Why Halliburton Companys Stock Dropped 21% in 2014

By Markets Fool.com

Most investors will look back fondly at 2014 thanks to the stock market's 12% riseon the year. Energy investors, on the other hand, will remember 2014 as the year the price of oil plunged by nearly 50%, taking most oil stocks down with it. That rapid, unexpected fall ruined what had looked to bean exceptional year for oil-field services companyHalliburton, as this chart shows.

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HAL Chart

HAL data by YCharts.

Halliburton's stock handily outperformed the S&P 500 through midsummer. At one point it was up nearly 50% on the year. However, as oil prices began to roll over, so did Halliburton's stock price. While the announcement of a merger agreement with Baker Hugheshalted the stock's slide for a little while, the enthusiasm quickly evaporated as oil prices continued an unrelenting sell-off.

Why oil prices squeezed Halliburton's stock
Halliburton makes its money by helping oil and gas companies drill new oil wells. With the price of oil now in the $50 per barrel range, oil companies are slashing capital expenses, which will impact Halliburton's growth and margins in 2015, and likely beyond.

Halliburton's business also faces being squeezed bycost reductions demanded by oil companies. Several oil producers have said they expect service costs to come down as a result of falling oil prices. The CFO of Breitburn Energy Partners, for example, said this:

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Obviously, moves in commodity prices extended over time are reflected in our cost structure, ultimately. On that note, if you go back to 2008 and 2009... we saw our operating costs dropped by almost 20%. So for those of you that are thinking about lower oil prices for a longer period of time, go back and take a look at what LOE per BOE did at BreitBurn during that period. And think about that in terms of what happens to our costs and, ultimately, what happens to our capital costs, too, as they get essentially rebased in an environment where things start to improve.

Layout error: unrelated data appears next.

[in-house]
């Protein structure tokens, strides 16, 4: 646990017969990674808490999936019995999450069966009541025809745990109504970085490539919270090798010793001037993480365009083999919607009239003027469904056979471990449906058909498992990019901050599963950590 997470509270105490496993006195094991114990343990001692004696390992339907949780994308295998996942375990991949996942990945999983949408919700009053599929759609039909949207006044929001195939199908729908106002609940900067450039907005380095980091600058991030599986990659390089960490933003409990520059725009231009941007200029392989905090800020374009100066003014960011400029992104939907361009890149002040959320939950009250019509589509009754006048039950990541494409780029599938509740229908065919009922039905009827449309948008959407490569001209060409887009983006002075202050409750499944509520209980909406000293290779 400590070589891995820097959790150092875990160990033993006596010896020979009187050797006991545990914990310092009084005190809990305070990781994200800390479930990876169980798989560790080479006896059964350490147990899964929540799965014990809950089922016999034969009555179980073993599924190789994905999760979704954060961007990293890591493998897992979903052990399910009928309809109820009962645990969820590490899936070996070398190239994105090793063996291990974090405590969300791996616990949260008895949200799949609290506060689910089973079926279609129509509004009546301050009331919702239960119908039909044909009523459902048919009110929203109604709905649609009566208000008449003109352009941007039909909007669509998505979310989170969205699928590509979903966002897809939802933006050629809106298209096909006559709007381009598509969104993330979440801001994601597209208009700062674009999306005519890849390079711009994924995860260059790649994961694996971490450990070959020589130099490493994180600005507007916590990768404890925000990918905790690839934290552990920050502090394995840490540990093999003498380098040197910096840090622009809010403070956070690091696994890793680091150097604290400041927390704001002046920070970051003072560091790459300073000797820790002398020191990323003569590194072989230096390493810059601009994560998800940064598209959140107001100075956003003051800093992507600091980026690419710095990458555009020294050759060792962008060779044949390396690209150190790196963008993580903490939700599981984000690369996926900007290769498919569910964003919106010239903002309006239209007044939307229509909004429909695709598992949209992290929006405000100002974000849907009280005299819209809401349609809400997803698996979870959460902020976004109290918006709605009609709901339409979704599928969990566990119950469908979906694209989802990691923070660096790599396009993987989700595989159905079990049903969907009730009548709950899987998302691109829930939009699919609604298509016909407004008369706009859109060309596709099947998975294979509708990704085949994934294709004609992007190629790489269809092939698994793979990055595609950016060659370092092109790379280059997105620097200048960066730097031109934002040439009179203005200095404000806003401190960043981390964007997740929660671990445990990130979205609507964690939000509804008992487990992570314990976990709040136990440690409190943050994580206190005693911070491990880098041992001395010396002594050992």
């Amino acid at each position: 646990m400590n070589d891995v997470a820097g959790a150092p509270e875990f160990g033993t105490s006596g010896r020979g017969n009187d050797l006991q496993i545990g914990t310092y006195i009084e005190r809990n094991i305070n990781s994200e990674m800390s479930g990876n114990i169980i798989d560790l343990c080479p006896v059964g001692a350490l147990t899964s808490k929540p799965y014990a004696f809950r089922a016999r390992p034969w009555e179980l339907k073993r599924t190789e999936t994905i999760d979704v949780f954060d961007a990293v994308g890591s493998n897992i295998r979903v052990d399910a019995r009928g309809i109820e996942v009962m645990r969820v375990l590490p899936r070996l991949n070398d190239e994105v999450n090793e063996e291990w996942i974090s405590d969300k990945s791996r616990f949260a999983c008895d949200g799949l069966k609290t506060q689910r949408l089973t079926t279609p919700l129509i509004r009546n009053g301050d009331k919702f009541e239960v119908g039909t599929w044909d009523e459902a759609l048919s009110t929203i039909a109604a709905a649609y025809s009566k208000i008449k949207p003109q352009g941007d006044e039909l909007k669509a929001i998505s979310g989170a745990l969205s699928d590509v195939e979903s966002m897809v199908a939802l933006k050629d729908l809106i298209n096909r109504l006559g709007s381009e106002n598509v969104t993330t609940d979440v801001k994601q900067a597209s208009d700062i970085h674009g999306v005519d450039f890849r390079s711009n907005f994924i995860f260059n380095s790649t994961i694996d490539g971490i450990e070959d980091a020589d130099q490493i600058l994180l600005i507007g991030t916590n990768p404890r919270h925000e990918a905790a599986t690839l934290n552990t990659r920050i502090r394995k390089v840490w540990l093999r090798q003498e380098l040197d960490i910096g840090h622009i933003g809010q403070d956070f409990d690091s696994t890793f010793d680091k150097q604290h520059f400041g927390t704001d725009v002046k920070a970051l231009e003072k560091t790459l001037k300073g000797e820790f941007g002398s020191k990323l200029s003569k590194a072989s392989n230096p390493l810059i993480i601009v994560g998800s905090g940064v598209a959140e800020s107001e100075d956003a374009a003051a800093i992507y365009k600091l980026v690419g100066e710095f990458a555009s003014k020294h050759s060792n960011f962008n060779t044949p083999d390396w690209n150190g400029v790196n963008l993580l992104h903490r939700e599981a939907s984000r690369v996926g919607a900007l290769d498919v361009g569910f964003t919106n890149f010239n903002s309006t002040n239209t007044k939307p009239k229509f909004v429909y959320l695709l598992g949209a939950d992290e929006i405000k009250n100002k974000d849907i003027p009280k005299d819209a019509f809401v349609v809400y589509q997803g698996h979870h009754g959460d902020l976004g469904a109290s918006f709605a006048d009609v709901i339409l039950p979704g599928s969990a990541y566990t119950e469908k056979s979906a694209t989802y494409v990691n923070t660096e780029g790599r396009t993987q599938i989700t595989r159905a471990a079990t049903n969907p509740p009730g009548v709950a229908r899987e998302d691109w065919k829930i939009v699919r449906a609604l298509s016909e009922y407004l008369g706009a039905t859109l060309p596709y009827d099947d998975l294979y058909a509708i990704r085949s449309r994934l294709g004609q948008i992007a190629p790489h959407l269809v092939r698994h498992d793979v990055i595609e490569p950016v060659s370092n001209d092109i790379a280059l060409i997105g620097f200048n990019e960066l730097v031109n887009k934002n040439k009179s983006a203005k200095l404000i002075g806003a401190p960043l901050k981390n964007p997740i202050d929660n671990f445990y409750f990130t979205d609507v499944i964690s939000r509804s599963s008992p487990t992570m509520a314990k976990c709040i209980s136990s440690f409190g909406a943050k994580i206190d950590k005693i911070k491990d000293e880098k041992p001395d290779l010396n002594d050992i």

These sentiments were echoed by Kinder Morgan COO Steven Kean at a recent conference. He pointed out that there is a correlation between oil prices and service costs:

Now, there's another side of that too. It's smaller, but oil -- previously when oil prices have gone down, the cost of getting the oil out has gone down too. It's not enough to offset it, but it's a partial mitigant. So, we'll see some of that too.

Ready for another rough rodeo
Halliburton knows lower oil prices mean it must reel in its costs so it can pass those savings to its customers. Chief Financial Officer Mark McCollum pointed this out at a conference:

From a cost standpoint we are already pulling in. We are right now anticipating a restructuring charge in the quarter, probably to the tune of about $75 million as we trim out some headcount and activities around the world -- as a just. Just basically remind you, we have been here before. It's not our first rodeo.

The company is being proactive as oil prices fall. It has experienced the cyclicality of the oil market before and it knows how to survive the rough ride ahead of it.

Investor takeaway
Last year started off great for Halliburton investors as the stock surged through the first six months. However, as oil prices turned so did the company's stock price. That being said, the fall in oil prices likely is what made Baker Hughes available, and that deal could pay big dividends down the road for Halliburton. So, while the company is bracing itself for slower growth and lower margins over the near term, it knows how to maneuver through a tough oil market to thrive once normalcy returns.

The article Why Halliburton Companys Stock Dropped 21% in 2014 originally appeared on Fool.com.

Matt DiLallo has the following options: short January 2016 $32.5 puts on Kinder Morgan and long January 2016 $32.5 calls on Kinder Morgan. The Motley Fool recommends BreitBurn Energy Partners, Halliburton, and Kinder Morgan. The Motley Fool owns shares of Kinder Morgan. Try any of our Foolish newsletter services free for 30 days. We Fools may not all hold the same opinions, but we all believe that considering a diverse range of insights makes us better investors. The Motley Fool has a disclosure policy.